Democrats must start nominating a whole different kind of judge.
If Democrats hope to reverse Trump’s success in seeding the federal judiciary with extreme ideologues, they need to start nominating a whole different kind of judge. For years, presidents of both parties, along with the senators who advise on their judicial selections, have favored a certain kind of résumé, with corporate lawyers and prosecutors dominating the ranks. Unfortunately, public interest lawyers, plaintiffs’ lawyers, public defenders, and progressive academics have been few and far between.
While a judge’s background is not inherently predictive of how she will rule, we need judges from a more diverse array of experiences, who will be better equipped to help their colleagues more fully understand the competing perspectives on the law that come before them.
Instead of elevating corporate lawyers, the next president must nominate judges who understand the impact of the law on all Americans because they have fought for justice and equality; represented plaintiffs, workers, or indigent defendants; or studied the law from that vantage point.
Justice Ruth Bader Ginsburg’s path to the Supreme Court ran through academia and the ACLU, where she worked as a trailblazing litigator on behalf of gender equality. By her admission, that type of background would probably prevent her nomination today. It would also probably preclude the likes of Thurgood Marshall, who founded the NAACP Legal Defense and Educational Fund.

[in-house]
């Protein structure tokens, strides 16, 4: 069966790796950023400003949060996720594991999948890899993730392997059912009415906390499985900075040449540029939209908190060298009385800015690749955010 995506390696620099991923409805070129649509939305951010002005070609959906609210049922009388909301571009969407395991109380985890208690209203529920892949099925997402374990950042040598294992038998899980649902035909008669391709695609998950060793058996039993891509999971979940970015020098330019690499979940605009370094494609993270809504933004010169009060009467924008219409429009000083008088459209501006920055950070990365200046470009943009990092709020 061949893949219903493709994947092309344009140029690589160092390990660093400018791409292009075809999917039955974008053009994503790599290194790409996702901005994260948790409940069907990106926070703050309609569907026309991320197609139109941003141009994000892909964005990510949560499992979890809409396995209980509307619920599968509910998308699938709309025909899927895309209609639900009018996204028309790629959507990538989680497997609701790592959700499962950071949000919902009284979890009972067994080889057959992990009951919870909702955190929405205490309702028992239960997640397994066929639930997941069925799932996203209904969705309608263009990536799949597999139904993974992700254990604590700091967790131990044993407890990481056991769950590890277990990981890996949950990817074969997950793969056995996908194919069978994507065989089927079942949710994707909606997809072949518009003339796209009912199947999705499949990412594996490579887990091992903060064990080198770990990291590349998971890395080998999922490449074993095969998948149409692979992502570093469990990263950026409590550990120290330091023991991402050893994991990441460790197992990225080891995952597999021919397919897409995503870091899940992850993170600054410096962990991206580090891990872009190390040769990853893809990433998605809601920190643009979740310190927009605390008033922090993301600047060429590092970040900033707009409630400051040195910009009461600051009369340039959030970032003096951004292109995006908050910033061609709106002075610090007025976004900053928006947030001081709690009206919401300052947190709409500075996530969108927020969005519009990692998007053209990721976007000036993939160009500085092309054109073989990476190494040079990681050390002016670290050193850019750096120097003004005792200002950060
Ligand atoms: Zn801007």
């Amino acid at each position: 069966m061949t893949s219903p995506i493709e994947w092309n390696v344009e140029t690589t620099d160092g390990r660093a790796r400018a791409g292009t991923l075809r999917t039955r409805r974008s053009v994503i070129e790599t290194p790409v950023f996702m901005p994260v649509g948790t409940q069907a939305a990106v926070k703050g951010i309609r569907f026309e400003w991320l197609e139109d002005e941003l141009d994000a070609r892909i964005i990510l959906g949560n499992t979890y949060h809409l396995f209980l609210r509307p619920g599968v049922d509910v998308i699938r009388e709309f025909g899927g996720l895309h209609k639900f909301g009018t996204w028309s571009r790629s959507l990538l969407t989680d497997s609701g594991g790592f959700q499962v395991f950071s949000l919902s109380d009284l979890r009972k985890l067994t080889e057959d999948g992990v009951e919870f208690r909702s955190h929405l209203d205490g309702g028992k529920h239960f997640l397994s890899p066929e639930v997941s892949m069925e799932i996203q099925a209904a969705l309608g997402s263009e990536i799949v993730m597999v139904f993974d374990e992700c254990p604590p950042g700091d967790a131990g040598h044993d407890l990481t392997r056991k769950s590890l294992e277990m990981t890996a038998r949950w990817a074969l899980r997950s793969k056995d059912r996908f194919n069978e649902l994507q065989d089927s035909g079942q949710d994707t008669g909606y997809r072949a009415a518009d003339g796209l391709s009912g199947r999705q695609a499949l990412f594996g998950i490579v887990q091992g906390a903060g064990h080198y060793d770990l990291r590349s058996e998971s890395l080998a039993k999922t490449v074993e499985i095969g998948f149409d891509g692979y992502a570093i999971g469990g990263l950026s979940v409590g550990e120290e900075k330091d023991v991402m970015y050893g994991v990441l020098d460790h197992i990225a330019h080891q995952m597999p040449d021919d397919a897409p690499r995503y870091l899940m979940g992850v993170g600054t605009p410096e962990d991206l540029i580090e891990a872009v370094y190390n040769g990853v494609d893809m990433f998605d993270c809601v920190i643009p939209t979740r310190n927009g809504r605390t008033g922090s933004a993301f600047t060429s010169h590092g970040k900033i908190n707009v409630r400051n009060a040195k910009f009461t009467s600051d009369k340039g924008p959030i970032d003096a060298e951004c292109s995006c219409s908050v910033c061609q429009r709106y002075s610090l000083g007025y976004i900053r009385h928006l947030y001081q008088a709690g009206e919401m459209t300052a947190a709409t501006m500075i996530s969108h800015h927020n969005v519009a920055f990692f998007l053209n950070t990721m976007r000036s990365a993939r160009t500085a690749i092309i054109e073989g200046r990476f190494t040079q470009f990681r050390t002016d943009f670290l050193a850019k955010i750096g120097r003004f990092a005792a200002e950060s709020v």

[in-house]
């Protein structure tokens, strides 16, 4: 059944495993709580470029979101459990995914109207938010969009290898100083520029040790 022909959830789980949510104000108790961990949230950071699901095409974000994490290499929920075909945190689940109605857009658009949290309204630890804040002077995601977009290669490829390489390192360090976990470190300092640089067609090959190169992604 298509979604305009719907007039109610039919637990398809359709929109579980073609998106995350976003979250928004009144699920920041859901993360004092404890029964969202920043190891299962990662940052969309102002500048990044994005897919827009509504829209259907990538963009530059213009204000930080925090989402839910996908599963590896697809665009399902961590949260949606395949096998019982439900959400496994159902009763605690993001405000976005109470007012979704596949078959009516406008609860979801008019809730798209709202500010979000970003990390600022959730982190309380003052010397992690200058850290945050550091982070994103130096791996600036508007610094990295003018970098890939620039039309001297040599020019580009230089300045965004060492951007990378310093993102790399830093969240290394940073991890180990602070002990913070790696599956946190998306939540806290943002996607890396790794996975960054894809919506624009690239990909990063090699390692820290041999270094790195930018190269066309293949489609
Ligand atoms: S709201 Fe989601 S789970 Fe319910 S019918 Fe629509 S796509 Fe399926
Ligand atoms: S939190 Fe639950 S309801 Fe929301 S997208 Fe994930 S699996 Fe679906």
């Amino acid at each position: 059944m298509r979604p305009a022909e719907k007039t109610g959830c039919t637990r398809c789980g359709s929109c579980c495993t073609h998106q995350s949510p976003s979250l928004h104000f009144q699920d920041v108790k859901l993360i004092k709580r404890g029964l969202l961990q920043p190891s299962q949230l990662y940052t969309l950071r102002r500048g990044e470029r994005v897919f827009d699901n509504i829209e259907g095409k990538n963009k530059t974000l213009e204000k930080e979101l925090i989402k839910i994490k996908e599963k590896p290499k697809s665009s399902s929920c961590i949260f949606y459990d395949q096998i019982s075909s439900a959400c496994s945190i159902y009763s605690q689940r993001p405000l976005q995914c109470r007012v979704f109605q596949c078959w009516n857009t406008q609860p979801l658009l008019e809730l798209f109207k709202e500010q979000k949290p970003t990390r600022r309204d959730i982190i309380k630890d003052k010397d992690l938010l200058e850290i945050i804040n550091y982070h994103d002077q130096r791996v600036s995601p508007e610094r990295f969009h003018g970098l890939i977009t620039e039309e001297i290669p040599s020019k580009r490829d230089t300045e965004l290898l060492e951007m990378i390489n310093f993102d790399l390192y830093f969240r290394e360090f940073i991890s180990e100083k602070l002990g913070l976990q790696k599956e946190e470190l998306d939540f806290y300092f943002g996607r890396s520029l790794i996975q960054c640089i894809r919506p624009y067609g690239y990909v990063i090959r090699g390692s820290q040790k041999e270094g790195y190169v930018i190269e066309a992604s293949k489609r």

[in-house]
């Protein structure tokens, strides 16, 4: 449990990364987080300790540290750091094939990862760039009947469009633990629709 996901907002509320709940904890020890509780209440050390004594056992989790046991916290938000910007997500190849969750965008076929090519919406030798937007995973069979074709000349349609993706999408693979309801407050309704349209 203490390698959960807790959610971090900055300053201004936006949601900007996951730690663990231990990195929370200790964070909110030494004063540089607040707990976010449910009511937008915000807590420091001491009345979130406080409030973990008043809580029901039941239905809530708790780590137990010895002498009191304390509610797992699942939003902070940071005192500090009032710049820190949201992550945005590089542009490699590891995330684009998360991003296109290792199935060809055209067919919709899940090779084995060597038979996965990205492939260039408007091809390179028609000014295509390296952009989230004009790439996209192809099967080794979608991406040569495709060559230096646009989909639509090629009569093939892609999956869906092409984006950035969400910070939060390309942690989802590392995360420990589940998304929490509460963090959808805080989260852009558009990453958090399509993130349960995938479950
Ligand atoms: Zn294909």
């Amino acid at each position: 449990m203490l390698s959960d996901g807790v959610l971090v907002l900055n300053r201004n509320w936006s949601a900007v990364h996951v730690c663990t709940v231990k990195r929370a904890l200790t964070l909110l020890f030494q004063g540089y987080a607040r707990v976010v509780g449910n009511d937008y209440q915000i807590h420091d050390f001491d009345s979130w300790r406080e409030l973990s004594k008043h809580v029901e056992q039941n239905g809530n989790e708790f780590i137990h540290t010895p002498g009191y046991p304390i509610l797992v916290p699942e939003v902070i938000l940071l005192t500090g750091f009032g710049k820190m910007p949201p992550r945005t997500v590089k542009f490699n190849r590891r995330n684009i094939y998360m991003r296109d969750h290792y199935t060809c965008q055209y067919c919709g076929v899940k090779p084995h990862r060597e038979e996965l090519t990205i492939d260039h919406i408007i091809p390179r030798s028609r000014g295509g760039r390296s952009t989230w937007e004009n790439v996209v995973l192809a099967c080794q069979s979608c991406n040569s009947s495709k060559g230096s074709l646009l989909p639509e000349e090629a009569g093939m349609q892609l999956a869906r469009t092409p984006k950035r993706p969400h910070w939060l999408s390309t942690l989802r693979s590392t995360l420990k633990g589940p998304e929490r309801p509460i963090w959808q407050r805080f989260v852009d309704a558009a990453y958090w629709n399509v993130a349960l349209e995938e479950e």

It is time to widen the field of potential candidates for judicial nominations so that it can again include more lawyers like Ginsburg and Marshall. President Obama emphasized the promotion of racial and gender diversity on the bench—an essential goal toward which he made historic strides. The next Democratic president should build on these gains by prioritizing not just demographic diversity but also professional diversity.
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Nominating progressives from these legal careers also will upend the perverse professional incentives that lead young, progressive lawyers who have even the slightest judicial ambitions to choose careers at corporate firms, which have become a politically safe way station. A career representing indigent defendants or working as a civil-rights lawyer at a public-interest organization should be an asset in progressive circles, not a liability. Republicans aggressively promote judicial nominees who have worked at right-wing advocacy organizations or who have advanced conservative causes, while Democrats unilaterally eschew the political fights that come with such picks. The next Democratic president must break this mold.